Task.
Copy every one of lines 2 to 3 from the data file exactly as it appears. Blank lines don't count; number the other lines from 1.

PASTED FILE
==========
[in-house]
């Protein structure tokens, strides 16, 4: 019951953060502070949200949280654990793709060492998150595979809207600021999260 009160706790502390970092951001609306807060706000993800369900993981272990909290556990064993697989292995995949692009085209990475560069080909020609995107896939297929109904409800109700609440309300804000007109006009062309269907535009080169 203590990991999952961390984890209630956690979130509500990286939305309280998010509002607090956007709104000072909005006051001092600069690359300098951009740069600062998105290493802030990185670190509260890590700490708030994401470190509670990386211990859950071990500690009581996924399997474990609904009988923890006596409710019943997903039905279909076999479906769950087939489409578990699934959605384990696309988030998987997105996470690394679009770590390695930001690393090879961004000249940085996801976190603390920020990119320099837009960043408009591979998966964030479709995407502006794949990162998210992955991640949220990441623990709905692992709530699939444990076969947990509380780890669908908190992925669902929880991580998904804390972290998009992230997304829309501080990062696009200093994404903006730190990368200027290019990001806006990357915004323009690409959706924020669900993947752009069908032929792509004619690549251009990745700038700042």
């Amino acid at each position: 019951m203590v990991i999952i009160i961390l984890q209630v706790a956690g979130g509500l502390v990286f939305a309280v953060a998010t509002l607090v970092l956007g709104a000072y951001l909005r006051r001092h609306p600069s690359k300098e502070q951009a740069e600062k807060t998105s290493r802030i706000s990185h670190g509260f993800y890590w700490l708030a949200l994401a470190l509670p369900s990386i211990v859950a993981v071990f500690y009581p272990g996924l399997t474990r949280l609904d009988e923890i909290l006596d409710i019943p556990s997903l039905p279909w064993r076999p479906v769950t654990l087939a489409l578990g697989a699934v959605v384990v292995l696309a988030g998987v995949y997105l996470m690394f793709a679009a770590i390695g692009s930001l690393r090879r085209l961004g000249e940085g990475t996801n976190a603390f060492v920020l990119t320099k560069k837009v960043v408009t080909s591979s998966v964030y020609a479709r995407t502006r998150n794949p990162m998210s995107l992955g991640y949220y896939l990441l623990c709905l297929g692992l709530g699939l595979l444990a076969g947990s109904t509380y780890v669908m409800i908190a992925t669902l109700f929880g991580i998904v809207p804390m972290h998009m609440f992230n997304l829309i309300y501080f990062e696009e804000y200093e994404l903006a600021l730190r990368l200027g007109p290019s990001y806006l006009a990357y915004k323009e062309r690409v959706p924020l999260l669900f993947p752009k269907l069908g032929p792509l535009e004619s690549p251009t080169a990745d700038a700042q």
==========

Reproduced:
């Protein structure tokens, strides 16, 4: 019951953060502070949200949280654990793709060492998150595979809207600021999260 009160706790502390970092951001609306807060706000993800369900993981272990909290556990064993697989292995995949692009085209990475560069080909020609995107896939297929109904409800109700609440309300804000007109006009062309269907535009080169 203590990991999952961390984890209630956690979130509500990286939305309280998010509002607090956007709104000072909005006051001092600069690359300098951009740069600062998105290493802030990185670190509260890590700490708030994401470190509670990386211990859950071990500690009581996924399997474990609904009988923890006596409710019943997903039905279909076999479906769950087939489409578990699934959605384990696309988030998987997105996470690394679009770590390695930001690393090879961004000249940085996801976190603390920020990119320099837009960043408009591979998966964030479709995407502006794949990162998210992955991640949220990441623990709905692992709530699939444990076969947990509380780890669908908190992925669902929880991580998904804390972290998009992230997304829309501080990062696009200093994404903006730190990368200027290019990001806006990357915004323009690409959706924020669900993947752009069908032929792509004619690549251009990745700038700042």
């Amino acid at each position: 019951m203590v990991i999952i009160i961390l984890q209630v706790a956690g979130g509500l502390v990286f939305a309280v953060a998010t509002l607090v970092l956007g709104a000072y951001l909005r006051r001092h609306p600069s690359k300098e502070q951009a740069e600062k807060t998105s290493r802030i706000s990185h670190g509260f993800y890590w700490l708030a949200l994401a470190l509670p369900s990386i211990v859950a993981v071990f500690y009581p272990g996924l399997t474990r949280l609904d009988e923890i909290l006596d409710i019943p556990s997903l039905p279909w064993r076999p479906v769950t654990l087939a489409l578990g697989a699934v959605v384990v292995l696309a988030g998987v995949y997105l996470m690394f793709a679009a770590i390695g692009s930001l690393r090879r085209l961004g000249e940085g990475t996801n976190a603390f060492v920020l990119t320099k560069k837009v960043v408009t080909s591979s998966v964030y020609a479709r995407t502006r998150n794949p990162m998210s995107l992955g991640y949220y896939l990441l623990c709905l297929g692992l709530g699939l595979l444990a076969g947990s109904t509380y780890v669908m409800i908190a992925t669902l109700f929880g991580i998904v809207p804390m972290h998009m609440f992230n997304l829309i309300y501080f990062e696009e804000y200093e994404l903006a600021l730190r990368l200027g007109p290019s990001y806006l006009a990357y915004k323009e062309r690409v959706p924020l999260l669900f993947p752009k269907l069908g032929p792509l535009e004619s690549p251009t080169a990745d700038a700042q």